…by clearing up the old confusion between the man who loves learning and the man who loves reading, and point out that there is no connection whatsoever between the two. A learned man is a sedentary, concentrated solitary enthusiast, who searches through books to discover some particular grain of truth upon which he has set his heart. If the passion for reading conquers him, his gains dwindle and vanish between his fingers. A reader, on the other hand, must check the desire for learning at the onset; if knowledge sticks to him well and good, but to go in pursuit of it, to read on a system, to become a specialist or an authority, is very apt to kill what it suits us to consider the more humane passion for pure and disinterested reading.So Virginia Woolf begins an essay published in the TLS in 1916, called "Hours in a Library." I stumbled upon it during my hours in the library, which is pretty much how I spend my time these days. My reading is serendipitous. I graze the stacks like a bovine in a meadow. I sip and savor. Or curl up in a comfy chair with some more substantial tuft of meadow grass. I have no learned goal in sight; I'm too old to aspire to career or authority. If something sticks, well and good, but I have no desire for accumulation. I want the pleasure of the moment. An essay of Virginia Woolf's, perhaps.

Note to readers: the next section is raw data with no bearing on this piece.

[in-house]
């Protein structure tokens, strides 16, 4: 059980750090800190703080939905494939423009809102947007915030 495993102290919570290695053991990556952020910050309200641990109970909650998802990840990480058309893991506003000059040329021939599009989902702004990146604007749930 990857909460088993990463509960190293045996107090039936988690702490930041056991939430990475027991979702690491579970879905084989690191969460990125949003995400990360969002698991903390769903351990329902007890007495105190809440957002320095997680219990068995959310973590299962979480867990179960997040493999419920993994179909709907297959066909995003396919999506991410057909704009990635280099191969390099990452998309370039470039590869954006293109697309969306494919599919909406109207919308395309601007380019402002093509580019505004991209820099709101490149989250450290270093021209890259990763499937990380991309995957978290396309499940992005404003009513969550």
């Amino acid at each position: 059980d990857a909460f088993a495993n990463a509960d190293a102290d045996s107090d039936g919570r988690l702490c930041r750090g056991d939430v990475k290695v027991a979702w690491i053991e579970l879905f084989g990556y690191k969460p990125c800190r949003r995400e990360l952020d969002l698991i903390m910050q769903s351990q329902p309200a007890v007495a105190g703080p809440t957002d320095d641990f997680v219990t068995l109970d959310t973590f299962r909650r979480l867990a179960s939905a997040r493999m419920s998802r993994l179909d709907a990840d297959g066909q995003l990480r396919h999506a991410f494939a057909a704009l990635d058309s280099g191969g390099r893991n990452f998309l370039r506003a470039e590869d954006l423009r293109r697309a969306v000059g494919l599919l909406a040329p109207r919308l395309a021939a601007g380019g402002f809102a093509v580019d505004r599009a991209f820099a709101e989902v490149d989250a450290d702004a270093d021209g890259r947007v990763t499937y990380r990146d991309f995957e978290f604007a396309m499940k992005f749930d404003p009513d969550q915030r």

She goes on to say that the "great season for reading" is between the ages of eighteen and twenty-four. Not for me, I'm afraid. I was too busy falling in love and starting a family. And solving endless problem sets in physics. If you had asked me then what was the last book I read, I might say Landau and Lifshitz's Mechanics or Slater's Quantum Theory of Matter, man-of-learning stuff, not man-of-reading.
Nevertheless, a few "reading" books did fall into my hands, and Woolf is right about this: eighteen to twenty-four is the season when books can set their mark on one's soul.
Two books stand out. Thoreau's Walden and Thomas Merton's Seven Storey Mountain. Both books were subversive, at odds with the outward circumstances of my life, espousing virtues of solitude and contemplation as I dove into public engagement and learning.
But the seeds were set. The worm was in the bud, and I would feel it squirming somewhere deep inside all of my adult life. There was never a time that I wouldn't rather -- with Thoreau -- sit on a pumpkin than a velvet cushion. And there was never a time that I wasn't ready to celebrate -- with Merton -- the "gratuity and meaninglessness of rain."